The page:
Brooks Koepka ties PGA Championship record with 7-under 63

Streeter Lecka/PGA of America

Brooks Koepka ties PGA Championship record with 7-under 63

PGA Tour

Brooks Koepka ties PGA Championship record with 7-under 63

ST. LOUIS – Brooks Koepka’s round was just about done, and he took a good, long look at his 19-foot birdie putt on nine.

He couldn’t get it to go and finished with par, and spotted Rickie Fowler as he walked off course.

“Do you know what (that putt) was for?” Fowler asked.

That birdie putt would have made Koepka just the second player ever to shoot 62 at a major, and he settled for a 63 to tie for the lowest round in PGA Championship history. Later in the morning wave, Charl Schwartzel matched that mark.

“I didn’t even think of it,” Koepka said. “I’ve been so in the zone you don’t know where you are or what you’re at.”

Everyone else was taking notice as Koepka charged up the leaderboard Friday morning, moving to 8 under for the week and just two shots back of outright leader Gary Woodland.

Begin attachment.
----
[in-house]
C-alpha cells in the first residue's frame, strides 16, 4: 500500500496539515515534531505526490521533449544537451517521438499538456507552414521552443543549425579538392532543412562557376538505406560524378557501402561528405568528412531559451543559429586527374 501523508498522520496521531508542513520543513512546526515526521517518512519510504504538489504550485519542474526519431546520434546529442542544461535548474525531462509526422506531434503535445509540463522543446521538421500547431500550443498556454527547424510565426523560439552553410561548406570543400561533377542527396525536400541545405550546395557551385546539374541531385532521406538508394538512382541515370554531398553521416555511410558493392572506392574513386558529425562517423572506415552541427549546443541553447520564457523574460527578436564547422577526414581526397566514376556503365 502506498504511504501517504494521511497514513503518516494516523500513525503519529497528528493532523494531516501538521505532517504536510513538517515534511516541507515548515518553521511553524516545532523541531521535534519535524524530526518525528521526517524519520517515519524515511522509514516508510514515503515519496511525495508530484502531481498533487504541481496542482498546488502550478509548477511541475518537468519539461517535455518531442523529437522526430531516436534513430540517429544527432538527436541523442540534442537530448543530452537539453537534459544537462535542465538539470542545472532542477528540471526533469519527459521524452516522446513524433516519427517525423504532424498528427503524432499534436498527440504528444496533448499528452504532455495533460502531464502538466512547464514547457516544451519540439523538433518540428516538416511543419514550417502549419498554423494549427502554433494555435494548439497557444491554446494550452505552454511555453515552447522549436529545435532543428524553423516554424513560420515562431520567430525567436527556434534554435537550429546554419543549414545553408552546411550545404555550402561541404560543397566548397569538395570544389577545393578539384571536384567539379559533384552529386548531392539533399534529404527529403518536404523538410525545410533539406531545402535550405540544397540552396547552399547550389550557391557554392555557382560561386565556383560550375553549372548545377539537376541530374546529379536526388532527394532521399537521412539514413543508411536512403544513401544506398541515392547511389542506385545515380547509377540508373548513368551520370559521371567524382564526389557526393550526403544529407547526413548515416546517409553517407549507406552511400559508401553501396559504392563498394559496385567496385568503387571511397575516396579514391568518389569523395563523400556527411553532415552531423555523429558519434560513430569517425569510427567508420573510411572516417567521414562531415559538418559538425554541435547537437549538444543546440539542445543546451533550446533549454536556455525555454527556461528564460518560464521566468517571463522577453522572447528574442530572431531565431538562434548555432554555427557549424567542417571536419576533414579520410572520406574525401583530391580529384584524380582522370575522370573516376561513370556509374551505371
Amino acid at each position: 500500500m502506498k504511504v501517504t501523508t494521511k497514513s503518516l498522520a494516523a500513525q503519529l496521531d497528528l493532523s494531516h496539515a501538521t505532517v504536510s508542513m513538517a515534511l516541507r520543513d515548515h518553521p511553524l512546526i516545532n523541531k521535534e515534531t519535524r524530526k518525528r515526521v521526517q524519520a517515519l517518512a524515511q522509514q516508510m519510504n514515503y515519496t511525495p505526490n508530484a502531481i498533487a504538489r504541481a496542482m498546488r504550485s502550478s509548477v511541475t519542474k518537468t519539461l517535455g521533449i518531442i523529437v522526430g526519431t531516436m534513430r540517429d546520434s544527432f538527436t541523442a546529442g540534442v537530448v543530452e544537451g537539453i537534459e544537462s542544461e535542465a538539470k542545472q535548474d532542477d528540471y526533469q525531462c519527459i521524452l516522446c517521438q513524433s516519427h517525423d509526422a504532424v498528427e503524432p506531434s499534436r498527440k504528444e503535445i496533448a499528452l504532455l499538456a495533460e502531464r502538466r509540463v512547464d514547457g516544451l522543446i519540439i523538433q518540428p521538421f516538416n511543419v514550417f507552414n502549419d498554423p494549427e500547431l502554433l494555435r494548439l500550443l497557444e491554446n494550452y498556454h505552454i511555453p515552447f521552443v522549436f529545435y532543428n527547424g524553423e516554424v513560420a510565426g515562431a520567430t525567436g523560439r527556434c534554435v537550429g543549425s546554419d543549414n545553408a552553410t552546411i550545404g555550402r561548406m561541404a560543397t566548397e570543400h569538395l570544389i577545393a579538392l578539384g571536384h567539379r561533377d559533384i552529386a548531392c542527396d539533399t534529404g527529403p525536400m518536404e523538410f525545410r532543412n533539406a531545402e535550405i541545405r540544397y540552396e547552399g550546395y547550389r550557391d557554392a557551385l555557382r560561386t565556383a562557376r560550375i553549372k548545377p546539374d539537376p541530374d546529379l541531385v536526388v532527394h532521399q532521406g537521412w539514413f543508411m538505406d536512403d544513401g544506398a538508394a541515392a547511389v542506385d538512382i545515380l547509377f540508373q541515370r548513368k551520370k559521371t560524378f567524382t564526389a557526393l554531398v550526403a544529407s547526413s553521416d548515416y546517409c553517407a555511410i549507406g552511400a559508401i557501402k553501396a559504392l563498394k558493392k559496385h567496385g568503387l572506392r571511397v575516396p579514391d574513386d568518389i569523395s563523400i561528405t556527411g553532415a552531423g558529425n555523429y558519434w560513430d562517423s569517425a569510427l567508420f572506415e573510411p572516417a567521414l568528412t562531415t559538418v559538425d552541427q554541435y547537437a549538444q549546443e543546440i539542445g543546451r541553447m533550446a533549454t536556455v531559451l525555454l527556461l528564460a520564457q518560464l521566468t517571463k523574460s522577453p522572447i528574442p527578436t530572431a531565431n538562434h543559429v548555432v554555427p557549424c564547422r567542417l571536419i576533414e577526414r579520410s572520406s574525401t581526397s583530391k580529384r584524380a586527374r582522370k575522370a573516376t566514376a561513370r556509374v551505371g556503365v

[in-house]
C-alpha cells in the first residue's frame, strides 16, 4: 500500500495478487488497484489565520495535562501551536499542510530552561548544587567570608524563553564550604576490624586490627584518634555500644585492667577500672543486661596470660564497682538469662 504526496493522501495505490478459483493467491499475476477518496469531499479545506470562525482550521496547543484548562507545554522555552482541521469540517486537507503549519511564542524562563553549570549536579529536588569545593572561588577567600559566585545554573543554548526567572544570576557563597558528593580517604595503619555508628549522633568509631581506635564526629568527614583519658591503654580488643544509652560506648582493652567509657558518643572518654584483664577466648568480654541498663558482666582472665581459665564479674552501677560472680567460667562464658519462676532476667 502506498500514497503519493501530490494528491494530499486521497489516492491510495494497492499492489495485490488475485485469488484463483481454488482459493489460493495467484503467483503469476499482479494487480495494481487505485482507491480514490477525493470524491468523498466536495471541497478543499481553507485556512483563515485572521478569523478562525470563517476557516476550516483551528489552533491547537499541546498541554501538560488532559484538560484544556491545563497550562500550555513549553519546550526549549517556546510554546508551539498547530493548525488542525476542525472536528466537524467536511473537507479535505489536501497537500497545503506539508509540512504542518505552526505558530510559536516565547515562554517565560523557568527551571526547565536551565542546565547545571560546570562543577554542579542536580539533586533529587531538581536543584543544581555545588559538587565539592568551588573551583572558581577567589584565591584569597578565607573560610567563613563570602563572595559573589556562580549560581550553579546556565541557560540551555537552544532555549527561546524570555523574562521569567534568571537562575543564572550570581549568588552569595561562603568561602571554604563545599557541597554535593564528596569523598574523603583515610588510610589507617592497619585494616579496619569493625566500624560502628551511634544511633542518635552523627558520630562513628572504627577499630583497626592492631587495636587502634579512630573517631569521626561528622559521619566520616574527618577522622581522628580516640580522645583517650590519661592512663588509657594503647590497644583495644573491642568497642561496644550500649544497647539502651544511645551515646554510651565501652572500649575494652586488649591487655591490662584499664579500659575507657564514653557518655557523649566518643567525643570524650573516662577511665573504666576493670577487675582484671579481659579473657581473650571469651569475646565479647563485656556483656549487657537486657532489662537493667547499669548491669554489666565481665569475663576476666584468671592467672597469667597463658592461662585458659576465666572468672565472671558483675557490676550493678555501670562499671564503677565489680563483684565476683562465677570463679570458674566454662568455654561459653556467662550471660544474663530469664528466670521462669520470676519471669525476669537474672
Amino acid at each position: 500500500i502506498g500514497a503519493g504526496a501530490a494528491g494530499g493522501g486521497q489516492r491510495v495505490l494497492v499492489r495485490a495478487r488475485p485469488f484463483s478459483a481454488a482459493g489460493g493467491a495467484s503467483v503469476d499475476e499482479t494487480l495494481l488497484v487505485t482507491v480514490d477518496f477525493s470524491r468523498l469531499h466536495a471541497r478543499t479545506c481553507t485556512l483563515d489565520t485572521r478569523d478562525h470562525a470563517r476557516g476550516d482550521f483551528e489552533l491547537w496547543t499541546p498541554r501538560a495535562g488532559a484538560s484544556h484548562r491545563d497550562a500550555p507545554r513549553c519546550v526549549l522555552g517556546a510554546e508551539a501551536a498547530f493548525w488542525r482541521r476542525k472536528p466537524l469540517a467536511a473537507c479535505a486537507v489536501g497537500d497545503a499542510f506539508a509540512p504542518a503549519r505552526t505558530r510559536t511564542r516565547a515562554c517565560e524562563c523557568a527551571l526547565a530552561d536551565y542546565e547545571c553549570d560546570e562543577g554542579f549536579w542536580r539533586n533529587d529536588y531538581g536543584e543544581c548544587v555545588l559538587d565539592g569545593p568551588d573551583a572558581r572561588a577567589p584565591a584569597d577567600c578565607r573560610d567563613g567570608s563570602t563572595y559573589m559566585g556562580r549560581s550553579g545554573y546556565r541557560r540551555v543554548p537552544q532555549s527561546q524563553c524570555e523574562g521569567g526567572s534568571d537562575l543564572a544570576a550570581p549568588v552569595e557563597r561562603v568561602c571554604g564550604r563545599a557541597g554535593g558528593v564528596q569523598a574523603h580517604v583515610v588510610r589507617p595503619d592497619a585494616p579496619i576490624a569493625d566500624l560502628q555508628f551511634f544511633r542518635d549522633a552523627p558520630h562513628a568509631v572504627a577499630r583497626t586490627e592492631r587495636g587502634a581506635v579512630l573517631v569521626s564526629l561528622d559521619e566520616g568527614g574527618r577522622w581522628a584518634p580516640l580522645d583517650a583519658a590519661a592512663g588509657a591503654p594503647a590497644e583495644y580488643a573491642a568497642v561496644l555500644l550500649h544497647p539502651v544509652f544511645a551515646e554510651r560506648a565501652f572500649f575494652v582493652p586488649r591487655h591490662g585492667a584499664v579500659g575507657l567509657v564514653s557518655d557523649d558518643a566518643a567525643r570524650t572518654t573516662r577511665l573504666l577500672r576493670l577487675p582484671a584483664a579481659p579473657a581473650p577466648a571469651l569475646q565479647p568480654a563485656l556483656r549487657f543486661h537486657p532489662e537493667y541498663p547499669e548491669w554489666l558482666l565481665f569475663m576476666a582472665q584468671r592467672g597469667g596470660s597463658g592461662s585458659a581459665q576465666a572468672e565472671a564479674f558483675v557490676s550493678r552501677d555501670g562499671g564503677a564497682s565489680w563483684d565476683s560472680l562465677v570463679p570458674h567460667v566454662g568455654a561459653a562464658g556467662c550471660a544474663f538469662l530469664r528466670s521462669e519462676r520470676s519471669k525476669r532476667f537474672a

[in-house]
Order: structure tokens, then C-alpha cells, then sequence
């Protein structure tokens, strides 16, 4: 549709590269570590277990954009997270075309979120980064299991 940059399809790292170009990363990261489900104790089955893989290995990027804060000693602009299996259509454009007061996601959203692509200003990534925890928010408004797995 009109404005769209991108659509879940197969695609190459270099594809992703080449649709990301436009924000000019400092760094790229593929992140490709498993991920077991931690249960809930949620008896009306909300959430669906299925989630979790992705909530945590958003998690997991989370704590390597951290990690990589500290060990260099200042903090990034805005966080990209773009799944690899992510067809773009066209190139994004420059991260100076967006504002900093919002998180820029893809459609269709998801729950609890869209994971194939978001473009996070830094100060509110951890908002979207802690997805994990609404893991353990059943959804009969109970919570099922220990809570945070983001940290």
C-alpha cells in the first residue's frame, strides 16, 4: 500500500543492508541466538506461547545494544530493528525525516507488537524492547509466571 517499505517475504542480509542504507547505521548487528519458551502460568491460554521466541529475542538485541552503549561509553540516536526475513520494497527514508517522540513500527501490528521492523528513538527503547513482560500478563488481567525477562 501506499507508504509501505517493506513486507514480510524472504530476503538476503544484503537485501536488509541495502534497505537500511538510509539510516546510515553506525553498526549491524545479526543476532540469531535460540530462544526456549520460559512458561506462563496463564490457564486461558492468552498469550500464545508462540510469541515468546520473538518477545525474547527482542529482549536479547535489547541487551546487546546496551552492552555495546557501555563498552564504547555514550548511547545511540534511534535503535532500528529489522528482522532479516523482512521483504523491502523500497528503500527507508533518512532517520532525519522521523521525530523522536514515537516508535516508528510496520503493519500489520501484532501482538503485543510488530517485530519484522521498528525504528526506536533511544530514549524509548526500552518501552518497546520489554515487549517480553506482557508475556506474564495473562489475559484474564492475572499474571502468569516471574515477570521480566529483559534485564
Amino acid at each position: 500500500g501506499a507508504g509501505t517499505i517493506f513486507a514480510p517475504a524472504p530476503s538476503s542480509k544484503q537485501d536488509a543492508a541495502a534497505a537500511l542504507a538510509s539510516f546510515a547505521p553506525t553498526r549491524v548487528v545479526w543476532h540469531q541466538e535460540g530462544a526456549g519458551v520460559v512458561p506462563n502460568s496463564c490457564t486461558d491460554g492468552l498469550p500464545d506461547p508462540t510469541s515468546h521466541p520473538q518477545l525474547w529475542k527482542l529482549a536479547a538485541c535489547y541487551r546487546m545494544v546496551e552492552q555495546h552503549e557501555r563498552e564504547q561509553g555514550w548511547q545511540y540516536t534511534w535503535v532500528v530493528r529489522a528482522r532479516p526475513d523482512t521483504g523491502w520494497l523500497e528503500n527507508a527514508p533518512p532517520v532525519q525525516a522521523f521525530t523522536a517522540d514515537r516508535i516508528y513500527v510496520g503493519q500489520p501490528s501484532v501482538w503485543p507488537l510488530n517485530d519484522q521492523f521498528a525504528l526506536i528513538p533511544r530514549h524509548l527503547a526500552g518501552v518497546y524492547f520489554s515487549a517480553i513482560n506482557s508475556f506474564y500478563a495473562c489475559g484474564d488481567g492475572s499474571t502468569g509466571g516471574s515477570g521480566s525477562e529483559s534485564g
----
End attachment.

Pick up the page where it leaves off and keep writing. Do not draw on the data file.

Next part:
Koepka arrived at Bellerive on Monday morning and played nine holes each day leading up. He slowly shifted into major mode and said team members have told him he turns into a different person at these events.

“More mentally focused,” Koepka said. “Every shot really, really means something. You drop a shot or two you really put yourself back. … It’s very down to a routine this week and other weeks sometimes, not saying I vary from the routine, but it’s much more disciplined. Eating right, going to the gym, it’s almost timed perfectly.”

Koepka teed off at No. 10 and opened with three routine pars. Then he put it into high gear. He stuck his approach inside 5 feet at the par-3 13th for his first birdie of the day and added two more birdie putts at 15 and 17, both inside 5 feet as well.

A 3-under 32 on his front nine put the back-to-back U.S. Open champ right in the mix after a quiet 1-under 69 in Round 1.

With a slew of guys putting up low scores in the morning, Koepka continued to charge up the leaderboard with birdies at Nos. 1, 2 and 3.

He didn’t make a single putt longer than 10 feet and still shot in the low 60s, a pretty strong indication that the swing is feeling good and there’s more to come over the weekend.

Koepka missed the Masters in April due to a wrist injury, bouncing back to win the U.S. Open two months later at Shinnecock. Now he has a chance to make it two out of three majors.

“Any time you can win two majors in a year, that’s pretty unique, pretty special,” Koepka said. “Especially with where I started the season. Missing the Masters and only being able to play three this year is quite disappointing, but I’m trying to make the most of it.”

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